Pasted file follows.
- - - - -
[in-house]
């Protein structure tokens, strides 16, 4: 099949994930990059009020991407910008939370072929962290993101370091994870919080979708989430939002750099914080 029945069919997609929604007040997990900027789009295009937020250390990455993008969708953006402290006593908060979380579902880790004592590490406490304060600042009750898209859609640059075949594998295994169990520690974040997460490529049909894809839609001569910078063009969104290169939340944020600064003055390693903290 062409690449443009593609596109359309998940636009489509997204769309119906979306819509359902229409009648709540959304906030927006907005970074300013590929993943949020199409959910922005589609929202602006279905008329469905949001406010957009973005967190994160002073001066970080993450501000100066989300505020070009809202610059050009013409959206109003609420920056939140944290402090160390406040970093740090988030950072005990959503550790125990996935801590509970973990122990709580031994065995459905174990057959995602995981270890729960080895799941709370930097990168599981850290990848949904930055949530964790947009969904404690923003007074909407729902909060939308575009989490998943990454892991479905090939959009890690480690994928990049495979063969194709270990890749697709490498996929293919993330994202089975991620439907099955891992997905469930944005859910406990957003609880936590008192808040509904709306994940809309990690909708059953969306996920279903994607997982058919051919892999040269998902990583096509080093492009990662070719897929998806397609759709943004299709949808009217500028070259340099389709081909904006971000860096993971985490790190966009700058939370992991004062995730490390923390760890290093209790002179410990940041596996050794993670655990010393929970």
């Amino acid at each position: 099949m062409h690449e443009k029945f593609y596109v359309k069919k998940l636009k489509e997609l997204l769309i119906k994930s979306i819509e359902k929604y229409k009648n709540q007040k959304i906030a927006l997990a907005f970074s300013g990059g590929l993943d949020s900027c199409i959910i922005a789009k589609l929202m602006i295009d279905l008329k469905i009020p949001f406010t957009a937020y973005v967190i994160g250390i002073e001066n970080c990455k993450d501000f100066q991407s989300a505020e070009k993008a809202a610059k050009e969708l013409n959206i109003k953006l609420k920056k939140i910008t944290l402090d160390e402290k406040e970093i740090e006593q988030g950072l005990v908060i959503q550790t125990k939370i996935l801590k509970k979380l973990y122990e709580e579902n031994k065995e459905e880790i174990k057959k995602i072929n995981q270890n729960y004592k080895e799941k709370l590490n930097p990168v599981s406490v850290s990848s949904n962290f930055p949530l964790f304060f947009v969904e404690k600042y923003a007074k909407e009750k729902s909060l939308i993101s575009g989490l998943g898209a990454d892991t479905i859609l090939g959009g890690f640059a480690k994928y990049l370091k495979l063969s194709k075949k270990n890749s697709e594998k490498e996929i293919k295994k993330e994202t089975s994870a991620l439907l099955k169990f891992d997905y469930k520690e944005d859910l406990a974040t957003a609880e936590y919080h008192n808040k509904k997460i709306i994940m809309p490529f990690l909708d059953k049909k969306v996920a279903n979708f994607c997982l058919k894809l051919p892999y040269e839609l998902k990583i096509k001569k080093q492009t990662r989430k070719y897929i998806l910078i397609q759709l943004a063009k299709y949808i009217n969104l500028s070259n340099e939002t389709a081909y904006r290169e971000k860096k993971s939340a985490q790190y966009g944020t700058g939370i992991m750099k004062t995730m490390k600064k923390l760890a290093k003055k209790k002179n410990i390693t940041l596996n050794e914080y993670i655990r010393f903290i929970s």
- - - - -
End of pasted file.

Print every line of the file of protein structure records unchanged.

[in-house]
């Protein structure tokens, strides 16, 4: 099949994930990059009020991407910008939370072929962290993101370091994870919080979708989430939002750099914080 029945069919997609929604007040997990900027789009295009937020250390990455993008969708953006402290006593908060979380579902880790004592590490406490304060600042009750898209859609640059075949594998295994169990520690974040997460490529049909894809839609001569910078063009969104290169939340944020600064003055390693903290 062409690449443009593609596109359309998940636009489509997204769309119906979306819509359902229409009648709540959304906030927006907005970074300013590929993943949020199409959910922005589609929202602006279905008329469905949001406010957009973005967190994160002073001066970080993450501000100066989300505020070009809202610059050009013409959206109003609420920056939140944290402090160390406040970093740090988030950072005990959503550790125990996935801590509970973990122990709580031994065995459905174990057959995602995981270890729960080895799941709370930097990168599981850290990848949904930055949530964790947009969904404690923003007074909407729902909060939308575009989490998943990454892991479905090939959009890690480690994928990049495979063969194709270990890749697709490498996929293919993330994202089975991620439907099955891992997905469930944005859910406990957003609880936590008192808040509904709306994940809309990690909708059953969306996920279903994607997982058919051919892999040269998902990583096509080093492009990662070719897929998806397609759709943004299709949808009217500028070259340099389709081909904006971000860096993971985490790190966009700058939370992991004062995730490390923390760890290093209790002179410990940041596996050794993670655990010393929970």
């Amino acid at each position: 099949m062409h690449e443009k029945f593609y596109v359309k069919k998940l636009k489509e997609l997204l769309i119906k994930s979306i819509e359902k929604y229409k009648n709540q007040k959304i906030a927006l997990a907005f970074s300013g990059g590929l993943d949020s900027c199409i959910i922005a789009k589609l929202m602006i295009d279905l008329k469905i009020p949001f406010t957009a937020y973005v967190i994160g250390i002073e001066n970080c990455k993450d501000f100066q991407s989300a505020e070009k993008a809202a610059k050009e969708l013409n959206i109003k953006l609420k920056k939140i910008t944290l402090d160390e402290k406040e970093i740090e006593q988030g950072l005990v908060i959503q550790t125990k939370i996935l801590k509970k979380l973990y122990e709580e579902n031994k065995e459905e880790i174990k057959k995602i072929n995981q270890n729960y004592k080895e799941k709370l590490n930097p990168v599981s406490v850290s990848s949904n962290f930055p949530l964790f304060f947009v969904e404690k600042y923003a007074k909407e009750k729902s909060l939308i993101s575009g989490l998943g898209a990454d892991t479905i859609l090939g959009g890690f640059a480690k994928y990049l370091k495979l063969s194709k075949k270990n890749s697709e594998k490498e996929i293919k295994k993330e994202t089975s994870a991620l439907l099955k169990f891992d997905y469930k520690e944005d859910l406990a974040t957003a609880e936590y919080h008192n808040k509904k997460i709306i994940m809309p490529f990690l909708d059953k049909k969306v996920a279903n979708f994607c997982l058919k894809l051919p892999y040269e839609l998902k990583i096509k001569k080093q492009t990662r989430k070719y897929i998806l910078i397609q759709l943004a063009k299709y949808i009217n969104l500028s070259n340099e939002t389709a081909y904006r290169e971000k860096k993971s939340a985490q790190y966009g944020t700058g939370i992991m750099k004062t995730m490390k600064k923390l760890a290093k003055k209790k002179n410990i390693t940041l596996n050794e914080y993670i655990r010393f903290i929970s």